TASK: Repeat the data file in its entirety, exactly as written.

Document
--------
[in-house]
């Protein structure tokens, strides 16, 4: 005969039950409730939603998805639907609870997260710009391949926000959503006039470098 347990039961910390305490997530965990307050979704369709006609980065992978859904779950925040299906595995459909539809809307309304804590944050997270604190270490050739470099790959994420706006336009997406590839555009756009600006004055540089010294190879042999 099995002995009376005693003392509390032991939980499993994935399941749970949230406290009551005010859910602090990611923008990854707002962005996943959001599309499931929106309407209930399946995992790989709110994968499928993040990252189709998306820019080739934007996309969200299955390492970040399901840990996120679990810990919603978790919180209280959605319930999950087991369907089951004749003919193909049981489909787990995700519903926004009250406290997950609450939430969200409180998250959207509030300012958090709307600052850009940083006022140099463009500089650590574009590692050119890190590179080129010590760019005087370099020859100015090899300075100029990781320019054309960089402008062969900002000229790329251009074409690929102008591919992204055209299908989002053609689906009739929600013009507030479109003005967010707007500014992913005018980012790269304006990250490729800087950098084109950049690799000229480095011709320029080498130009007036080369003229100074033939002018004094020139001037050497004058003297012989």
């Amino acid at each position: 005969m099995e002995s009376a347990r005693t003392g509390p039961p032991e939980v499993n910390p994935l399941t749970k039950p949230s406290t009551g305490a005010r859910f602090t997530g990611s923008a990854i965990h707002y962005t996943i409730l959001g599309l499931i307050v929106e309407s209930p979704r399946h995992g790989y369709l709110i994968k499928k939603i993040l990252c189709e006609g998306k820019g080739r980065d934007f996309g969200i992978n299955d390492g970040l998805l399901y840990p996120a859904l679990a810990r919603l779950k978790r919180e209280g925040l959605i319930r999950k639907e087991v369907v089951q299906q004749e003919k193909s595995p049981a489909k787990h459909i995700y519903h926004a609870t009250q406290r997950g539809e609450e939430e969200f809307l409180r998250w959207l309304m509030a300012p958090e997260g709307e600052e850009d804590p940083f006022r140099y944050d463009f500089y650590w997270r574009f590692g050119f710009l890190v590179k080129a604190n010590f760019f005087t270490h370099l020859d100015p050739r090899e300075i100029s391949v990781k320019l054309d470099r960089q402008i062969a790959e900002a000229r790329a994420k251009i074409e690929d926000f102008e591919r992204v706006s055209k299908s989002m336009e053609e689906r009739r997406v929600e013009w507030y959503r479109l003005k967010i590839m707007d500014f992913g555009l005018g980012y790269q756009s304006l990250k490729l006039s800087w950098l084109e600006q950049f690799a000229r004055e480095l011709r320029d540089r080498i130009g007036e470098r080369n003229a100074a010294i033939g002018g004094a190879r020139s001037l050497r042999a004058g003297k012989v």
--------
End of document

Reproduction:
[in-house]
């Protein structure tokens, strides 16, 4: 005969039950409730939603998805639907609870997260710009391949926000959503006039470098 347990039961910390305490997530965990307050979704369709006609980065992978859904779950925040299906595995459909539809809307309304804590944050997270604190270490050739470099790959994420706006336009997406590839555009756009600006004055540089010294190879042999 099995002995009376005693003392509390032991939980499993994935399941749970949230406290009551005010859910602090990611923008990854707002962005996943959001599309499931929106309407209930399946995992790989709110994968499928993040990252189709998306820019080739934007996309969200299955390492970040399901840990996120679990810990919603978790919180209280959605319930999950087991369907089951004749003919193909049981489909787990995700519903926004009250406290997950609450939430969200409180998250959207509030300012958090709307600052850009940083006022140099463009500089650590574009590692050119890190590179080129010590760019005087370099020859100015090899300075100029990781320019054309960089402008062969900002000229790329251009074409690929102008591919992204055209299908989002053609689906009739929600013009507030479109003005967010707007500014992913005018980012790269304006990250490729800087950098084109950049690799000229480095011709320029080498130009007036080369003229100074033939002018004094020139001037050497004058003297012989």
């Amino acid at each position: 005969m099995e002995s009376a347990r005693t003392g509390p039961p032991e939980v499993n910390p994935l399941t749970k039950p949230s406290t009551g305490a005010r859910f602090t997530g990611s923008a990854i965990h707002y962005t996943i409730l959001g599309l499931i307050v929106e309407s209930p979704r399946h995992g790989y369709l709110i994968k499928k939603i993040l990252c189709e006609g998306k820019g080739r980065d934007f996309g969200i992978n299955d390492g970040l998805l399901y840990p996120a859904l679990a810990r919603l779950k978790r919180e209280g925040l959605i319930r999950k639907e087991v369907v089951q299906q004749e003919k193909s595995p049981a489909k787990h459909i995700y519903h926004a609870t009250q406290r997950g539809e609450e939430e969200f809307l409180r998250w959207l309304m509030a300012p958090e997260g709307e600052e850009d804590p940083f006022r140099y944050d463009f500089y650590w997270r574009f590692g050119f710009l890190v590179k080129a604190n010590f760019f005087t270490h370099l020859d100015p050739r090899e300075i100029s391949v990781k320019l054309d470099r960089q402008i062969a790959e900002a000229r790329a994420k251009i074409e690929d926000f102008e591919r992204v706006s055209k299908s989002m336009e053609e689906r009739r997406v929600e013009w507030y959503r479109l003005k967010i590839m707007d500014f992913g555009l005018g980012y790269q756009s304006l990250k490729l006039s800087w950098l084109e600006q950049f690799a000229r004055e480095l011709r320029d540089r080498i130009g007036e470098r080369n003229a100074a010294i033939g002018g004094a190879r020139s001037l050497r042999a004058g003297k012989v």